Representations of racism in To Kill a Mockingbird and The Adventures of Tom Sawyer
Around age 10, there is a marked change in a child’s perspective. The world is no longer simply a wonderland of curiosities, but a popularity contest. The girls begin to apply makeup and form cliques, and the boys become spectators, proving their worth with their fists. Think of the bad girls or the outsiders. In Lacan’s terms, once we identify ourselves as “other” on the mirror stage, the beasts of jealousy and self-awareness emerge. This is a time in psychological terms when children, going through their first major identity crisis, often begin to designate others in two categories: the inner group and the outer group.
Meet Tom and Scout. They are characters in this same stage and life, and while they are carefree and unruly troublemakers at times, at other times, they are young adults facing an overwhelming world clearly divided along racial lines. Tom Sawyer is a mischievous urchin who steals jars of jam and tricks other boys into working for him. However, his merry antics are made worse when he stumbles across a graveyard. He witnesses Injun Joe murdering a man, and life is no longer a piece of marmalade cake.
Although Mark Twain’s The Adventures of Tom Sawyer does not directly address racial issues, as does his epic masterpiece, The Adventures of Huckleberry Finn, the character of Injun Joe describes racial stereotypes in a more subtle way. Let’s not ignore the fact that Joe is a cruel killer. Who hasn’t had nightmares about the giant killer hunting Tom and Becky in the cave? However, it represents a term that will most likely appear on the AP Psychology Exam: self-fulfilling prophecy. The rest of the city treats him like a savage and does not accept him in the community due to his Native American roots. When a person is treated relentlessly in a certain way, it’s hard not to live up to this characterization. Individuals see those in the inner group as more or less diverse, while they see those in the outer group as a unique stereotype. Joe is a victim of the latter. More than that, Joe’s indiscretions are acts of revenge; While on the surface he may appear to be a one-dimensional character whose terrible acts simply stem from greed, his motives are far more complex. Colonists horribly displaced Native Americans from his land, and he is, in part, avenging the evils they have suffered.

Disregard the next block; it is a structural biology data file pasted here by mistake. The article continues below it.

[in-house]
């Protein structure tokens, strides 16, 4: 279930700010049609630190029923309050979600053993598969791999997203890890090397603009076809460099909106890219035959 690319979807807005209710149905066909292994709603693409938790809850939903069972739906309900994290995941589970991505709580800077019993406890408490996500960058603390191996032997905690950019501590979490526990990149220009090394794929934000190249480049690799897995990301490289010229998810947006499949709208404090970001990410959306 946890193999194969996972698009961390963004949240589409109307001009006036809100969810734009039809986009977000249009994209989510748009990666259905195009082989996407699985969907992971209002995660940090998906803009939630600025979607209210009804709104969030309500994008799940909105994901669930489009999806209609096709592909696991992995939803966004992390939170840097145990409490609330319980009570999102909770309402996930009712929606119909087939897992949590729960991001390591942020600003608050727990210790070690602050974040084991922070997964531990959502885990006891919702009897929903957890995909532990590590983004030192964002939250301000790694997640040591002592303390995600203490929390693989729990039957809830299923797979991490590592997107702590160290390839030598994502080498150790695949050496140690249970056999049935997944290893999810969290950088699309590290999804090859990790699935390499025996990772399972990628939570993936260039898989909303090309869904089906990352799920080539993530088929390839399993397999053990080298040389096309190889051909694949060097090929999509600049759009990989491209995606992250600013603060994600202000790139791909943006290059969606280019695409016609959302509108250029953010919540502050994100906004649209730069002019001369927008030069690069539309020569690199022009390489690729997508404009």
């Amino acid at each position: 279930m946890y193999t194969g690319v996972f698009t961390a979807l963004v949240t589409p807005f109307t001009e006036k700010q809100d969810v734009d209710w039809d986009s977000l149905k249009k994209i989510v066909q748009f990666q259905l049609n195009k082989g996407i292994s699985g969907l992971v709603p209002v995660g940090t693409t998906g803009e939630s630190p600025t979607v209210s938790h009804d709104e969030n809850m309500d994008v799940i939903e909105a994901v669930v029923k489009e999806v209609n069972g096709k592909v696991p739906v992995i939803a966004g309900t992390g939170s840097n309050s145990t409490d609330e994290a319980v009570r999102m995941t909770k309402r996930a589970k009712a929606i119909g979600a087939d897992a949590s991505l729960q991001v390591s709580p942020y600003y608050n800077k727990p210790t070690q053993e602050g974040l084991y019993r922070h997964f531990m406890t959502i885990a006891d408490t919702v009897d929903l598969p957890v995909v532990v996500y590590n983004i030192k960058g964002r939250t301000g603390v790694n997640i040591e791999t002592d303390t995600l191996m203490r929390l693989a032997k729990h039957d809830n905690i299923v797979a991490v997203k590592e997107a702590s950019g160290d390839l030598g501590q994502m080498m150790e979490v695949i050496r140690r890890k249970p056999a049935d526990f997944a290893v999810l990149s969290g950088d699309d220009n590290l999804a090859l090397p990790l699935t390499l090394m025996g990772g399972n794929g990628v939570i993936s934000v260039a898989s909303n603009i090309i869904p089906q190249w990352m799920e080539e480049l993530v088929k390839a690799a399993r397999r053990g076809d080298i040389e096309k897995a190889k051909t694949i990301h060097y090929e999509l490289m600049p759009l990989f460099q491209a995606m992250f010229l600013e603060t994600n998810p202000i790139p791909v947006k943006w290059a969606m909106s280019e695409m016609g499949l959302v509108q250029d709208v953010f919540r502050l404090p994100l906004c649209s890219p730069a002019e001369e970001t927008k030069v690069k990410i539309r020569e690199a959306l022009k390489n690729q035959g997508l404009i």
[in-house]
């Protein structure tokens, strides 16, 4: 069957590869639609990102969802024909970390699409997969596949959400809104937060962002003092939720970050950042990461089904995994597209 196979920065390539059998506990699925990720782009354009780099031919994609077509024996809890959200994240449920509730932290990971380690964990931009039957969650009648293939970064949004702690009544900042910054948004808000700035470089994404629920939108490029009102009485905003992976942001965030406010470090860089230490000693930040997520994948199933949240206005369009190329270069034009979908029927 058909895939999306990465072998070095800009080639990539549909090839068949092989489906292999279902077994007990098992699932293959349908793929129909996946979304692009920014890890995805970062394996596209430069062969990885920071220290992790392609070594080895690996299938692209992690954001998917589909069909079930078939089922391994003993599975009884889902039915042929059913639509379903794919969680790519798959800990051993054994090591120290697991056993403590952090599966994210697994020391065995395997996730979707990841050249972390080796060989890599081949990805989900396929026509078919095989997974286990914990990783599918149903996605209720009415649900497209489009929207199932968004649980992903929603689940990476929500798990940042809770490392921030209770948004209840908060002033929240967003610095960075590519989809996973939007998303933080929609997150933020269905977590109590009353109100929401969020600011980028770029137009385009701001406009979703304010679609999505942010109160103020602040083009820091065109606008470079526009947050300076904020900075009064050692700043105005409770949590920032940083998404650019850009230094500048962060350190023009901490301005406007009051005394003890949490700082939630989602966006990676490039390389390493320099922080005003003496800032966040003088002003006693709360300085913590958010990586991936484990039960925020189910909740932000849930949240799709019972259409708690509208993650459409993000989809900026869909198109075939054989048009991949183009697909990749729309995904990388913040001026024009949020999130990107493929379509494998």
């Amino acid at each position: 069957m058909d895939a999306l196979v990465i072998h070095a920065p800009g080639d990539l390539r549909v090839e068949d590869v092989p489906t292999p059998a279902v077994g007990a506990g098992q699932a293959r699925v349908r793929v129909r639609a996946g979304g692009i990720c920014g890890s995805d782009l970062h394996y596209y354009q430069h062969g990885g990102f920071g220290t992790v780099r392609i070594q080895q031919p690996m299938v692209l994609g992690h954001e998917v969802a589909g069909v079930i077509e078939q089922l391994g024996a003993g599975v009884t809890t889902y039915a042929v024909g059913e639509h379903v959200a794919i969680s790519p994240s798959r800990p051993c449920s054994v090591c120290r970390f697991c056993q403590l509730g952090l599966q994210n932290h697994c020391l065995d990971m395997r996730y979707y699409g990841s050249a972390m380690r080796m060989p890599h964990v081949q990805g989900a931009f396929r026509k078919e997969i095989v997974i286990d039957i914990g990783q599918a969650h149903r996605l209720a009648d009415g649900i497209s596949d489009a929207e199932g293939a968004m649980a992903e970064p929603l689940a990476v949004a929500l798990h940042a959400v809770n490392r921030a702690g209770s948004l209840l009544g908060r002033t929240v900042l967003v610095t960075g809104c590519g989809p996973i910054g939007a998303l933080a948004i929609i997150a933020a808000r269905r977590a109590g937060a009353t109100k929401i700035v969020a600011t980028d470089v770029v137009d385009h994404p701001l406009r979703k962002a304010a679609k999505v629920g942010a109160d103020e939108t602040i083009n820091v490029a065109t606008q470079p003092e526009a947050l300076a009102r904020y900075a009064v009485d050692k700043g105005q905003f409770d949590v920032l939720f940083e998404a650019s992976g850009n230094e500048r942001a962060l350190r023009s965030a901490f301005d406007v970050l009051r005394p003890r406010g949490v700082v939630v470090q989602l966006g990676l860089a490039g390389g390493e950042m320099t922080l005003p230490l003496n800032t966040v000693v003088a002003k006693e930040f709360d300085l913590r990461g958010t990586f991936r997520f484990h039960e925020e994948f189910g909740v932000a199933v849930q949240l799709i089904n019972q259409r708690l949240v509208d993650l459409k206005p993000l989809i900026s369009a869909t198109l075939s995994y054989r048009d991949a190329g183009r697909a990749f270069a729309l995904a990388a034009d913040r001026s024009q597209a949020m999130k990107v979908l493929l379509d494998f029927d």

Tom Sawyer is also a mix of tricks. He is a cunning rogue who, even when he takes the blame for Becky, or saves a man’s life by exposing the killer, is by no means humble and enjoys the rewards of attention and praise. This is really due to the insecurity that adolescence inevitably brings. His unstable identity suggests that he is at a stage where prejudices and stereotypes can easily take hold; Although he seems to rebel against adults, paradoxically he is deeply influenced by their attitudes and actions. In the end, there is no clear resolution for Tom’s identity crisis or the city’s bias, just as there is no immediate cure for teenage angst or deep-seated racism.
To a greater extent, Scout in To Kill a Mockingbird faces the confusion of adult prejudice. His father defends a black man who was wrongly accused of raping a white woman. Her family becomes an outcast in a racist city, and Scout, in addition to trying to deal with the normal teenage confusion, struggles with the city’s hatred of her father. When she asks him why they are ostracized, Atticus replies: “Nigger-lover is just one of those terms that mean nothing, like brat. It’s hard to explain: ignorant and vulgar people use it when they think someone is favoring. Blacks above themselves. It has crept into the use of some people like us, when they want a common, ugly term to label someone. ” This quote from To Kill a Mockingbird explains that racism is a lot like bullying and name-calling from teenagers; Children are, by definition, ignorant and therefore often conflict with each other because of identity confusion. Therefore, Atticus says in a sense that these adults have never grown up; their insecurity and ignorance perpetuate racism.
It’s easy to see these novels as anti-discrimination works in a post-civil rights society, but are they really? Do you think Mark Twain is exposing the injustice of prejudice and stereotypes, or is he buying them? Injun Joe is portrayed in an extremely negative light. Despite the fact that To Kill a Mockingbird clearly advocates against racism, the novel still negatively stereotypes African Americans as helpless human beings who need to be protected by whites. Although both books are now recommended to AP US History students, they have been banned from schools for their own problematic interpretations of race. This ambiguity shows that stereotypes are difficult to avoid; it requires a conscious effort not to see the world in group terms. Often times, as wayward teens, we adopt stereotypes to make sense of the world, and it is our job as adults to divide these categories to reveal the truth.